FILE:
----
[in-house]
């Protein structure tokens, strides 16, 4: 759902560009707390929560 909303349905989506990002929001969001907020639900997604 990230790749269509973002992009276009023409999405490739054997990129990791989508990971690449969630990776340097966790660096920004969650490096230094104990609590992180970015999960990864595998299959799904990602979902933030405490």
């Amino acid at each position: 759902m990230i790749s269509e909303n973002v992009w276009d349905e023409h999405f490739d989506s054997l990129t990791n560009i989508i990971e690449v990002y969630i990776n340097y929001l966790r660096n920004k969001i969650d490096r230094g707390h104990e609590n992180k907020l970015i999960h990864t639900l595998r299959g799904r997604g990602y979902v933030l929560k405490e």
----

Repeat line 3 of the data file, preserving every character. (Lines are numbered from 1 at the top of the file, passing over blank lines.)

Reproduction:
């Amino acid at each position: 759902m990230i790749s269509e909303n973002v992009w276009d349905e023409h999405f490739d989506s054997l990129t990791n560009i989508i990971e690449v990002y969630i990776n340097y929001l966790r660096n920004k969001i969650d490096r230094g707390h104990e609590n992180k907020l970015i999960h990864t639900l595998r299959g799904r997604g990602y979902v933030l929560k405490e």